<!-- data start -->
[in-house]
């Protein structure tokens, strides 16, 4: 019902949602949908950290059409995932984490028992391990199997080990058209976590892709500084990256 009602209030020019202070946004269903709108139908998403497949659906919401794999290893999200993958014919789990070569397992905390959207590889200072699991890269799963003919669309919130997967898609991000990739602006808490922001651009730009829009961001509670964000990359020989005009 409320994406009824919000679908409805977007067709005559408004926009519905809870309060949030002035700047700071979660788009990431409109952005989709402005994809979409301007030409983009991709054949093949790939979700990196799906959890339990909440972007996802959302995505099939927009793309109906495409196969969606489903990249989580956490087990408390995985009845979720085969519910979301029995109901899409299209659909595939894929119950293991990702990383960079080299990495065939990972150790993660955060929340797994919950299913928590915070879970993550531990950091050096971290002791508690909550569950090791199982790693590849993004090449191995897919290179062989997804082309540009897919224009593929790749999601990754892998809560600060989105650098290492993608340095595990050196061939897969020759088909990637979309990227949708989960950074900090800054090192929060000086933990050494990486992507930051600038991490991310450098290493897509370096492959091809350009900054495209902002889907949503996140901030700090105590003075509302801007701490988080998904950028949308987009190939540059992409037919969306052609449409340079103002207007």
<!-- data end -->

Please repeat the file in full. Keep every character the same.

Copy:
[in-house]
């Protein structure tokens, strides 16, 4: 019902949602949908950290059409995932984490028992391990199997080990058209976590892709500084990256 009602209030020019202070946004269903709108139908998403497949659906919401794999290893999200993958014919789990070569397992905390959207590889200072699991890269799963003919669309919130997967898609991000990739602006808490922001651009730009829009961001509670964000990359020989005009 409320994406009824919000679908409805977007067709005559408004926009519905809870309060949030002035700047700071979660788009990431409109952005989709402005994809979409301007030409983009991709054949093949790939979700990196799906959890339990909440972007996802959302995505099939927009793309109906495409196969969606489903990249989580956490087990408390995985009845979720085969519910979301029995109901899409299209659909595939894929119950293991990702990383960079080299990495065939990972150790993660955060929340797994919950299913928590915070879970993550531990950091050096971290002791508690909550569950090791199982790693590849993004090449191995897919290179062989997804082309540009897919224009593929790749999601990754892998809560600060989105650098290492993608340095595990050196061939897969020759088909990637979309990227949708989960950074900090800054090192929060000086933990050494990486992507930051600038991490991310450098290493897509370096492959091809350009900054495209902002889907949503996140901030700090105590003075509302801007701490988080998904950028949308987009190939540059992409037919969306052609449409340079103002207007």